Changes after death
The hair color of or buried bodies can change. Hair contains a mixture of black-brown-yellow eumelanin and red pheomelanin. Eumelanin is less chemically stable than pheomelanin and breaks down faster when oxidized. It is for this reason that Egyptian mummies have reddish hair. The color of hair changes faster under extreme conditions. It changes more slowly under dry oxidizing conditions (such as in in sand or in ice) than under wet reducing conditions (such as burials in wood or plaster coffins).
Hair color can be changed by a chemical process. Hair coloring is classed as "permanent" or "semi-permanent".
Permanent hair color means that the hair's structure has been chemically altered until it is eventually cut away. This does not mean that the synthetic color will remain permanently. During the process, the natural color is removed, one or more shades, and synthetic color has been put in its place. All pigments wash out of the cuticle. Natural color stays in much longer and artificial will fade the fastest (depending on the color molecules and the form of the dye pigments).
Permanent hair color gives the most flexibility because it can make hair lighter or darker as well as changing tone and color, but there are negatives. Constant (monthly or six-weekly) maintenance is essential to match new hair growing in to the rest of the hair, and to remedy fading. A one-color permanent dye creates a flat, uniform color across the whole head, which can look unnatural and harsh, especially in a fair shade. To combat this, the modern trend is to use multiple colors—usually one color as a base with added highlights or lowlights in other shades.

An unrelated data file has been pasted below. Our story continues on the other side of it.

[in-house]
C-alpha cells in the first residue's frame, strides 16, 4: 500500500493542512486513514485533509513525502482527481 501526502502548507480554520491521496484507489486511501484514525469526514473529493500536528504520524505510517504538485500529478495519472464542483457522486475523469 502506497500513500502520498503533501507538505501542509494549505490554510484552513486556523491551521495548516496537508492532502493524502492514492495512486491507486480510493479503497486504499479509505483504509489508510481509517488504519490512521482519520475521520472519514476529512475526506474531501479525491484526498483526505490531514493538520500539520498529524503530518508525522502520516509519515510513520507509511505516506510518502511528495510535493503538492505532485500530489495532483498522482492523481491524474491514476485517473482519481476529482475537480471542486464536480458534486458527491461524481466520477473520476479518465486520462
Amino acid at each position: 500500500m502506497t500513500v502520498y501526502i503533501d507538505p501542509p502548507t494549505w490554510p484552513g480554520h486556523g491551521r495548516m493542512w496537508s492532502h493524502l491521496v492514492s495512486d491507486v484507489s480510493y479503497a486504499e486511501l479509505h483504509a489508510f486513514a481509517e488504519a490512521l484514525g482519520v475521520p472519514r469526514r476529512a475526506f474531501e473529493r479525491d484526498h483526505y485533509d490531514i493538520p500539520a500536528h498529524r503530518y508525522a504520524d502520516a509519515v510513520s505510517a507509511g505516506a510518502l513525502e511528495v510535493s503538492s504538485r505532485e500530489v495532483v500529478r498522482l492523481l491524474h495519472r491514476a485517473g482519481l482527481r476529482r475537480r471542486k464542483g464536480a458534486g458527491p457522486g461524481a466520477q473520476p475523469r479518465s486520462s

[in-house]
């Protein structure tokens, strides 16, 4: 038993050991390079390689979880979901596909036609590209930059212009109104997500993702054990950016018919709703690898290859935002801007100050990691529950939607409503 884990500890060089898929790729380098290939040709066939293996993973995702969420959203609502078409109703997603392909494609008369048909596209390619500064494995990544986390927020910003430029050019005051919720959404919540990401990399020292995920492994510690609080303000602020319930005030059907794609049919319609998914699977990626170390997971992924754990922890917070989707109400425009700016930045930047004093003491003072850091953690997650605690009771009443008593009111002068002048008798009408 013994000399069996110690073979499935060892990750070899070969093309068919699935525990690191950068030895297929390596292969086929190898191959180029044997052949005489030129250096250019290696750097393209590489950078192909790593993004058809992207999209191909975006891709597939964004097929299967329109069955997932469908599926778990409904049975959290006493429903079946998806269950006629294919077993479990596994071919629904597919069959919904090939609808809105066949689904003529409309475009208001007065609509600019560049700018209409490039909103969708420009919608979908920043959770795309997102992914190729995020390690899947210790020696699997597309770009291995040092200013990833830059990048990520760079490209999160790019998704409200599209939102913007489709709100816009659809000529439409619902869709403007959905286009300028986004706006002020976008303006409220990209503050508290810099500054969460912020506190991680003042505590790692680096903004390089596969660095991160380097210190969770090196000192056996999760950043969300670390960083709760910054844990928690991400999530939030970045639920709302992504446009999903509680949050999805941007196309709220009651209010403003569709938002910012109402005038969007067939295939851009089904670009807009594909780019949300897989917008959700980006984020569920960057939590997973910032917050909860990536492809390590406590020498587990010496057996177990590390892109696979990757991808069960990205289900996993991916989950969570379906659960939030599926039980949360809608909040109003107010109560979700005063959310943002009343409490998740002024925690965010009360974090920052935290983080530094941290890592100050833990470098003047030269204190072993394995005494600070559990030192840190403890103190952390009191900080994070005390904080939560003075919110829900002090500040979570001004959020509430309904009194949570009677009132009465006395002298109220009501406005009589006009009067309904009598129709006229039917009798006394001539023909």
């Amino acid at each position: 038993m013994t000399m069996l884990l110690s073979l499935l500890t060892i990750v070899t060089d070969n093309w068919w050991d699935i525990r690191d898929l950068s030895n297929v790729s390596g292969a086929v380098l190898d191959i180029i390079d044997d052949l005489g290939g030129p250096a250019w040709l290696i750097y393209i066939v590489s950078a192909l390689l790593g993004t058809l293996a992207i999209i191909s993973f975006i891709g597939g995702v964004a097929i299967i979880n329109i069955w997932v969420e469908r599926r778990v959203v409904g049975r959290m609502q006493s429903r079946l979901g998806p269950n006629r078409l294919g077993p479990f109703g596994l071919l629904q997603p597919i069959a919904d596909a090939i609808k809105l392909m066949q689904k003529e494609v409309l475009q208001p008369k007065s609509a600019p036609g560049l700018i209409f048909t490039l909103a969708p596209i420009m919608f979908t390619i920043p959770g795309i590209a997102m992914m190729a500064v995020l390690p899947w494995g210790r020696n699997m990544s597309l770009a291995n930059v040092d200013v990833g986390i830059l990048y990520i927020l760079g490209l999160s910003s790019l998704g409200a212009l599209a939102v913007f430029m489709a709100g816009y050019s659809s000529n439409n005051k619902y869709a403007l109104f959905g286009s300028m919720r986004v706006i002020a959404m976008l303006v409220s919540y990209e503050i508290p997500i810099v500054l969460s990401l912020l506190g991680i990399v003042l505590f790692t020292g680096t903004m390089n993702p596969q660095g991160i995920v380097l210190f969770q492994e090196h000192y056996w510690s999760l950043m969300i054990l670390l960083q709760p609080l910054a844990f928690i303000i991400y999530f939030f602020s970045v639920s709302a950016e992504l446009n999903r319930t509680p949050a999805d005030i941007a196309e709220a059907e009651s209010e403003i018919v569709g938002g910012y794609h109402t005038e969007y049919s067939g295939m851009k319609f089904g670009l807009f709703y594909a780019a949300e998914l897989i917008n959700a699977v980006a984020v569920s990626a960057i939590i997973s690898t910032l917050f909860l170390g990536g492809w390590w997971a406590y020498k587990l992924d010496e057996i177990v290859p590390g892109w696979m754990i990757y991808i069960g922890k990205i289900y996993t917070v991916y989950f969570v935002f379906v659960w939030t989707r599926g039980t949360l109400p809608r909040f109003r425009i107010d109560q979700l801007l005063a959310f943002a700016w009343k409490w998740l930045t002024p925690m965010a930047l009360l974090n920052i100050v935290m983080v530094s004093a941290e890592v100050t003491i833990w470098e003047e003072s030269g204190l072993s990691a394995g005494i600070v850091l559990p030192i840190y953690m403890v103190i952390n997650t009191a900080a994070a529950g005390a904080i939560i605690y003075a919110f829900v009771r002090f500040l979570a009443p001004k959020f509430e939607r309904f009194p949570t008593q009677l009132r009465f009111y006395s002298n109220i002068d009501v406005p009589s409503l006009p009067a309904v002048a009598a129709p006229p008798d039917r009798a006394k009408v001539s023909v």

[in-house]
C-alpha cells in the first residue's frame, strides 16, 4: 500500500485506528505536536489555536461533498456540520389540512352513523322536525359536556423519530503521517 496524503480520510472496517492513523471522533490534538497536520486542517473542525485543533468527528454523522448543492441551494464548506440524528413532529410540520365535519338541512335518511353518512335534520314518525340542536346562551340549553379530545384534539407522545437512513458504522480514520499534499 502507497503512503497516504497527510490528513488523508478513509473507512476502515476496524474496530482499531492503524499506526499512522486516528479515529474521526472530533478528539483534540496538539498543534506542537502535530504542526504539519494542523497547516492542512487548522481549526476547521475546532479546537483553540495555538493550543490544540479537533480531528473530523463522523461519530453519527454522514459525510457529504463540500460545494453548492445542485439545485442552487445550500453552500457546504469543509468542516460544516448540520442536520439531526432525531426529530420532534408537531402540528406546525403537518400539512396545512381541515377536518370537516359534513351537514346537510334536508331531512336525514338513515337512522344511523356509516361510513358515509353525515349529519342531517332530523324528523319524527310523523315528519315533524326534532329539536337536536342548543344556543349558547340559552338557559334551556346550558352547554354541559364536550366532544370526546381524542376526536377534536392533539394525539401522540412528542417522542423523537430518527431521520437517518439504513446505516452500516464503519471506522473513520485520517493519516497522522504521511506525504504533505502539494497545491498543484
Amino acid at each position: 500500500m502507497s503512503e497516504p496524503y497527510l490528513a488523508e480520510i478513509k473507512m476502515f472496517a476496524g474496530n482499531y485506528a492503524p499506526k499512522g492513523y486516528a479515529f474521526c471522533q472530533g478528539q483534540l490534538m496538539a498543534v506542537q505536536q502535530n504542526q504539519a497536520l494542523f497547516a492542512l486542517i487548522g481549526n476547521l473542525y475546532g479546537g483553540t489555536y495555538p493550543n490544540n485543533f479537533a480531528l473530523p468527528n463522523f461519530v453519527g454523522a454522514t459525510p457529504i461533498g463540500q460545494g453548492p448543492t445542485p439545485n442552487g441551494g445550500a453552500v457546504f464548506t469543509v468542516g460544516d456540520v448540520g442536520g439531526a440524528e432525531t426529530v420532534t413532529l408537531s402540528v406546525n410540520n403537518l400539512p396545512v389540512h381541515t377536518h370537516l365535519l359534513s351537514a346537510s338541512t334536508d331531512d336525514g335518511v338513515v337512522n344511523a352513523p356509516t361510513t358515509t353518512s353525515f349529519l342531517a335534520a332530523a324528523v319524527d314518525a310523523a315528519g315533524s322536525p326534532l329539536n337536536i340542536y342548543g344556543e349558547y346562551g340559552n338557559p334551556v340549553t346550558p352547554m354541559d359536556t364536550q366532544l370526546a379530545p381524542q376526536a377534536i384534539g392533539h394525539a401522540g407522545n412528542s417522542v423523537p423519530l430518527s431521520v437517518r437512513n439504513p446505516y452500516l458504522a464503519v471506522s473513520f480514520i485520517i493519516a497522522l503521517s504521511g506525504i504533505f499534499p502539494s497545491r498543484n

Semi-permanent color washes out over a period of time—typically four to six weeks, so root regrowth is less noticeable. The final color of each strand is affected by its original color and porosity, so there will be subtle variations in color across the head—more natural and less harsh than a permanent dye. However, this means that gray and white hair will not dye to the same color as the rest of the head (in fact, some white hair will not absorb the color at all). A few gray and white hairs will blend in sufficiently not to be noticeable, but as they become more widespread, there will come a point where a semi-permanent alone will not be enough. The move to 100% permanent color can be delayed by using a semi-permanent as a base color, with permanent highlights.
Semi-permanent hair color cannot lighten hair.Hair can only be lightened using chemical lighteners, such as bleach. Bleaching is always permanent because it removes the natural pigment.
"Rinses" are a form of temporary hair color, usually applied to hair during a shampoo and washed out again the next time the hair is washed.